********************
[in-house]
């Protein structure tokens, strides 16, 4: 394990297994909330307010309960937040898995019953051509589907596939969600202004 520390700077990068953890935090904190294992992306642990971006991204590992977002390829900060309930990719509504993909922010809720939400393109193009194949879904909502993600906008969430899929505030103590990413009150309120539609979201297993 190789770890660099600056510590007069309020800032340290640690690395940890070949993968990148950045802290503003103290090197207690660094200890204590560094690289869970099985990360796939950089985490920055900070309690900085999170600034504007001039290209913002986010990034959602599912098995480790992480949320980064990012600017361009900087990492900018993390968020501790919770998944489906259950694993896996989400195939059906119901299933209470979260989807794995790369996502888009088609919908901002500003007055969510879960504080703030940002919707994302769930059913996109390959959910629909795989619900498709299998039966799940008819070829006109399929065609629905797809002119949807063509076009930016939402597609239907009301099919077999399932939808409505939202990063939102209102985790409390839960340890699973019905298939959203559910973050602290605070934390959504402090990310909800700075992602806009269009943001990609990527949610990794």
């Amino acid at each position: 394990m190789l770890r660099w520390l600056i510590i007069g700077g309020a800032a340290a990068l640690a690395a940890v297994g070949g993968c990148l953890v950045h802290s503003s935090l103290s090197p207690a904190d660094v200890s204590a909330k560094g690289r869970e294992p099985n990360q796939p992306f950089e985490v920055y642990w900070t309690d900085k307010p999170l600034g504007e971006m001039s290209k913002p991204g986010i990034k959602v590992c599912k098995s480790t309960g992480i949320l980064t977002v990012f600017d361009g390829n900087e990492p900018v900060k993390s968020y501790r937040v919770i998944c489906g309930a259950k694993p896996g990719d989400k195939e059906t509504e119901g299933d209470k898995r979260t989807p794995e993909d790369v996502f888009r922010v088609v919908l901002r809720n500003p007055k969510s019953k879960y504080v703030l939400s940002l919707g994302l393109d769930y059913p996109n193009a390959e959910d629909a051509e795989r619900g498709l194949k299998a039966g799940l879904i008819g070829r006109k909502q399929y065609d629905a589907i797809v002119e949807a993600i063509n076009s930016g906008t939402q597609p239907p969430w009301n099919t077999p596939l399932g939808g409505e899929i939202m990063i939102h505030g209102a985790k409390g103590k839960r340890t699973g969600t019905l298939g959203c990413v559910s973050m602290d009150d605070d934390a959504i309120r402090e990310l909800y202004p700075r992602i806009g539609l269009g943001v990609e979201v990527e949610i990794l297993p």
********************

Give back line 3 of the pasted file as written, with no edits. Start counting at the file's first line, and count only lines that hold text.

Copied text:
């Amino acid at each position: 394990m190789l770890r660099w520390l600056i510590i007069g700077g309020a800032a340290a990068l640690a690395a940890v297994g070949g993968c990148l953890v950045h802290s503003s935090l103290s090197p207690a904190d660094v200890s204590a909330k560094g690289r869970e294992p099985n990360q796939p992306f950089e985490v920055y642990w900070t309690d900085k307010p999170l600034g504007e971006m001039s290209k913002p991204g986010i990034k959602v590992c599912k098995s480790t309960g992480i949320l980064t977002v990012f600017d361009g390829n900087e990492p900018v900060k993390s968020y501790r937040v919770i998944c489906g309930a259950k694993p896996g990719d989400k195939e059906t509504e119901g299933d209470k898995r979260t989807p794995e993909d790369v996502f888009r922010v088609v919908l901002r809720n500003p007055k969510s019953k879960y504080v703030l939400s940002l919707g994302l393109d769930y059913p996109n193009a390959e959910d629909a051509e795989r619900g498709l194949k299998a039966g799940l879904i008819g070829r006109k909502q399929y065609d629905a589907i797809v002119e949807a993600i063509n076009s930016g906008t939402q597609p239907p969430w009301n099919t077999p596939l399932g939808g409505e899929i939202m990063i939102h505030g209102a985790k409390g103590k839960r340890t699973g969600t019905l298939g959203c990413v559910s973050m602290d009150d605070d934390a959504i309120r402090e990310l909800y202004p700075r992602i806009g539609l269009g943001v990609e979201v990527e949610i990794l297993p």